Count down to the Ryder Cup. Things had been said in the household of the Golf Police. Words bandied across the breakfast table. Some of them were four letters. It was time to tell some home truths.
“You do know it’s the Ryder Cup soon” I said spooning the coffee into the cups.
“Won’t affect me” said the Golf Police.
Assumptions can be dangerous. I had tried to lessen the impact on the family but the plans had fallen at the last hurdle.
I know about plans. Most battles are won due to forward planning, luck and a refusal to accept defeat. Nelson won his Battle of Trafalgar, Wellington his Waterloo. Hannibal did not let the Pyrenees and the Roman Army stop him from crossing the Alps. With elephants. If he could cross a river with elephants, I could outflank and out manoeuvre the Golf Police.
I started on the spare room. Took years of accumulated clutter to the tip. Cleaned the oak floor and tidied the book case. Moved the golf clubs to another part of the house, bought a DVD and rang the television man. It all seemed so easy. And then the hurdle tripped me up.
“You need an aerial” said the Television man.
“Why can’t I just buy a new television?” It was not that simple and The Golf Police drew the line at all the expense.
“No point” he said. I thought about the rafts and the elephants.
“I might have to pull rank”.
“Try” he said.
I needed to regroup. To plan and work out a strategy. The last two Ryder Cups had been bad news. In 2006 the dates had been ring fenced in the diary but the thespian was walking the boards in the land of the Bard. The same weekend as the Ryder cup.
We had checked into a hotel, with the pillow and the putter. The room had a big flat screen television and something could be salvaged. Between watching a Shakespearian tale of love and intrigue, lost princes and wicked step mothers, a loyal servant, diamond ring and decapitation in the Welsh forest, there would be time for fourballs and foursomes. But there was a fatal flaw in the plan. The television did not have the sports channel.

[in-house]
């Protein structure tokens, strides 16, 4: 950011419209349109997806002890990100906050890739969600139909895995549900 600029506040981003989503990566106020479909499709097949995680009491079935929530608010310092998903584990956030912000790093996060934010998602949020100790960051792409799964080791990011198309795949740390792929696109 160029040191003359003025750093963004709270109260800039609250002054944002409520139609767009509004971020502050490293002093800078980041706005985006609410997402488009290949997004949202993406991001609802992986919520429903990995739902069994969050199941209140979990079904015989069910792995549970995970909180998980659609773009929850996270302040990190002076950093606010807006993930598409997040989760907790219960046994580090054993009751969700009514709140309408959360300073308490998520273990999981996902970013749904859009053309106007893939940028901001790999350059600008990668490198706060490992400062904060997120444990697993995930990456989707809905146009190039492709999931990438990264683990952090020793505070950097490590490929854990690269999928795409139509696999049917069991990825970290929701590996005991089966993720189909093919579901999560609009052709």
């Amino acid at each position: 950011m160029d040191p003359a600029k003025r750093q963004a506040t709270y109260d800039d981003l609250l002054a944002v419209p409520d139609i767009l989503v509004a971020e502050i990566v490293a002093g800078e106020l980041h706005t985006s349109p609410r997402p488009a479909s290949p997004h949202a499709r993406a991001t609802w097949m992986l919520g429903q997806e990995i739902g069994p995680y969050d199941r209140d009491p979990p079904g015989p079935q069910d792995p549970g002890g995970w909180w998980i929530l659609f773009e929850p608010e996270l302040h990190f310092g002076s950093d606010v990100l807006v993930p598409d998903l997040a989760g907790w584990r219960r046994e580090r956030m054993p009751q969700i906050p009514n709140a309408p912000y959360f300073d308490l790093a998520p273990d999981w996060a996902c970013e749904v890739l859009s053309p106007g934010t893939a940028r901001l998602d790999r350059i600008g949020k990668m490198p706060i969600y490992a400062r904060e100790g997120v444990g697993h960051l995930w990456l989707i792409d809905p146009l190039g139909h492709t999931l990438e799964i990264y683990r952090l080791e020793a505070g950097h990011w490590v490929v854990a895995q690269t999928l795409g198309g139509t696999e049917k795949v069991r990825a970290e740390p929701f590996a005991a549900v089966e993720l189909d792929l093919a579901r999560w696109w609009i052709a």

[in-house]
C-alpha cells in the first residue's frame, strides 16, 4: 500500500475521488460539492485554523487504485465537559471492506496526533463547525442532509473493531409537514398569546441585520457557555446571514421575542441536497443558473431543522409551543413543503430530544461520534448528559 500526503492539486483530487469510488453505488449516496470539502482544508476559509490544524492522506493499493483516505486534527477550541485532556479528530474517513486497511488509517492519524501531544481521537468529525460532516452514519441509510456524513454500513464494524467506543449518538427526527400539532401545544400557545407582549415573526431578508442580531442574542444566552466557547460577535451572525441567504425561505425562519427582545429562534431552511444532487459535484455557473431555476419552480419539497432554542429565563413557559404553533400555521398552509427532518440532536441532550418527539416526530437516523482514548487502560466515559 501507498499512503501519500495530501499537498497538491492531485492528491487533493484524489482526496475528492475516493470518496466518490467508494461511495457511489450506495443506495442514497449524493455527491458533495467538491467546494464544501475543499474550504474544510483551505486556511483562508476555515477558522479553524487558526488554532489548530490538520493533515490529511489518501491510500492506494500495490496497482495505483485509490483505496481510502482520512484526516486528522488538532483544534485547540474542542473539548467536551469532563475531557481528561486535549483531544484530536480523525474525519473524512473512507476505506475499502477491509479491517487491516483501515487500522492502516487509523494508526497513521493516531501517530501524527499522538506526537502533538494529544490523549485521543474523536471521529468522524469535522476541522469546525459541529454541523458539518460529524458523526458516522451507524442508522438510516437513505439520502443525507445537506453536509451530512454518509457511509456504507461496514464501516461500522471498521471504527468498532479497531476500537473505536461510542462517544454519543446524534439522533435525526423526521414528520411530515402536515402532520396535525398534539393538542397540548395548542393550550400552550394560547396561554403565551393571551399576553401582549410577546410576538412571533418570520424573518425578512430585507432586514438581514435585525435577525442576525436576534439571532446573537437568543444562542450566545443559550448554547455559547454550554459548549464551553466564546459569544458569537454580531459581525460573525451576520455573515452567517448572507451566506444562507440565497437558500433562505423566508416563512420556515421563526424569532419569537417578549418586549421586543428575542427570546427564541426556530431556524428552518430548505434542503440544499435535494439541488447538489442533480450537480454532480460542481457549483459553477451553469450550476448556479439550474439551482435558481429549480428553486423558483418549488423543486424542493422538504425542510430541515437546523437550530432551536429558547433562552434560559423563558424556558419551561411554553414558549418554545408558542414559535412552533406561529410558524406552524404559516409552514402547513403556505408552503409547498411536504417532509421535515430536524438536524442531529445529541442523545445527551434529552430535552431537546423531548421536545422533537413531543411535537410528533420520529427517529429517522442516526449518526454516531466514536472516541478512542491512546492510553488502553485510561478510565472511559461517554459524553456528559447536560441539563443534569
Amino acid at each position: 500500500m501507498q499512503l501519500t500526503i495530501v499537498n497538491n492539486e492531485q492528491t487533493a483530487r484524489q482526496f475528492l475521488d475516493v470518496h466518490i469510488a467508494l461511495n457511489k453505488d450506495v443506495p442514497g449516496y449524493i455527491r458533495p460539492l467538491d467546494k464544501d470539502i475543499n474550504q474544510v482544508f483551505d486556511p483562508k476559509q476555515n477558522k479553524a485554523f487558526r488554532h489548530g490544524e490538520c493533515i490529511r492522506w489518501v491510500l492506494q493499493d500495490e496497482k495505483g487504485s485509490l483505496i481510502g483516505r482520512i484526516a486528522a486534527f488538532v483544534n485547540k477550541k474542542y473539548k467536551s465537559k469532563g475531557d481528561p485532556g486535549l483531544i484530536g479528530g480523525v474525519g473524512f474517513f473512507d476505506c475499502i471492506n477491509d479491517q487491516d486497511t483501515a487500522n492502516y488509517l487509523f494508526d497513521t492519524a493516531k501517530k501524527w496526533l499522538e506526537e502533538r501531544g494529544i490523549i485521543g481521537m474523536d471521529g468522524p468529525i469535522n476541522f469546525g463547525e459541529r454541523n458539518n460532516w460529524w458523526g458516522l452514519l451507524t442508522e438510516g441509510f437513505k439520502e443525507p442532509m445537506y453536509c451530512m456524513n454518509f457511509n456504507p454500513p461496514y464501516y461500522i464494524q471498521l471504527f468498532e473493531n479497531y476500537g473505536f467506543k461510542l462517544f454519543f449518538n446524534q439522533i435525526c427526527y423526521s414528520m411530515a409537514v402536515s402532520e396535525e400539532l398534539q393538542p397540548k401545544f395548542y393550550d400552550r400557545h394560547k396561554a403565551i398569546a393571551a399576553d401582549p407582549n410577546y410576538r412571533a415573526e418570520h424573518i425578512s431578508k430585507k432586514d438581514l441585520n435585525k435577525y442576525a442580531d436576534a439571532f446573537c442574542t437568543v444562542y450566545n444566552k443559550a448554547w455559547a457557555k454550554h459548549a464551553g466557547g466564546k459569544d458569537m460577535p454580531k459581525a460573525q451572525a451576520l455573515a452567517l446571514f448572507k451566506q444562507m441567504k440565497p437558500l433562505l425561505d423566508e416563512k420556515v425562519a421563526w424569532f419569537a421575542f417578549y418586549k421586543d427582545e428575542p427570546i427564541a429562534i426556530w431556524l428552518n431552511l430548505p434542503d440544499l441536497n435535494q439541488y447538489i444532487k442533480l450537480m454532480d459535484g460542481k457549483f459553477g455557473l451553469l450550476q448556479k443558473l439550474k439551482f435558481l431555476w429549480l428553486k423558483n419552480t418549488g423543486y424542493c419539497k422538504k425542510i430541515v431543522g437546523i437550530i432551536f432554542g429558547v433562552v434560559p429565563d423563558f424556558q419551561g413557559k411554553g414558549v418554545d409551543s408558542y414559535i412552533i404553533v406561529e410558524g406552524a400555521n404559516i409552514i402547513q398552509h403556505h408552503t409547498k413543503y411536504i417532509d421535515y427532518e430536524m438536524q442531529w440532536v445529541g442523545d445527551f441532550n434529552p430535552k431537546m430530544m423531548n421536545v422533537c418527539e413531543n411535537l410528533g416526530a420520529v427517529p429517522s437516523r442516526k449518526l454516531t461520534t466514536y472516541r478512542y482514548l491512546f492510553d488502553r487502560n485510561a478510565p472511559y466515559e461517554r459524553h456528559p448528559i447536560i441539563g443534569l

We will have to check out” I said.
We agreed to compromise. The Golf Police arranged boat trips and tangled with the willows and fishing lines as my team took on the might of the Yanks. I plied the Golf Police with red wine and bribed the night staff to give me sole control of the remote. It stayed in my handbag and I watched the team bring home the cup.
I dropped the remote in the river on the way home, ordered a new diary and wrote in the dates of the Ryder Cup for 2008.
It stayed in the diary for two years, until the Golf Police came home one day and broke the news.
“We have been invited to a celebration in a Chateau in France” he said. “In September”.
I went to church and lit candles. I stayed away from ladders and avoided cracks in the pavement. I saluted lonesome magpies and crossed my fingers and toes. There were four weekends in September. The candles and prayers failed. The cup coincided with the chateau celebration.
We packed the putter and pillow and headed off to France, as Faldo was trying to remember the name of his team members and their respective countries. Azinger passed the Opening Ceremony with flying colours. He knew the names of all his players and their home state.
We had crossed the sea before the first shots had been fired off the tee. We caught a train and travelled the French way. With children, chickens and bikes. We checked into the hotel as the first matches went out. The hotel was very French. Chic staff, ornate mirrors and marble. We seemed to be the only guests not checking in with a dog. I tried my school girl French.
“Bonjour Madame. S’il vous plait. Un room avec un grande telly and sans chien. Merci”. It got lost in translation. The room smelt of dog and the television was slightly bigger than the remote. I could not find the golf.
I went back down stairs.
“Excuse moi, Madame. Oui et the Ryder Cup?”
They showed me a map of the nearest race course. For horses. I showed them my golf swing. They applauded and a French man carrying a sheep dog down the marble stairs exclaimed.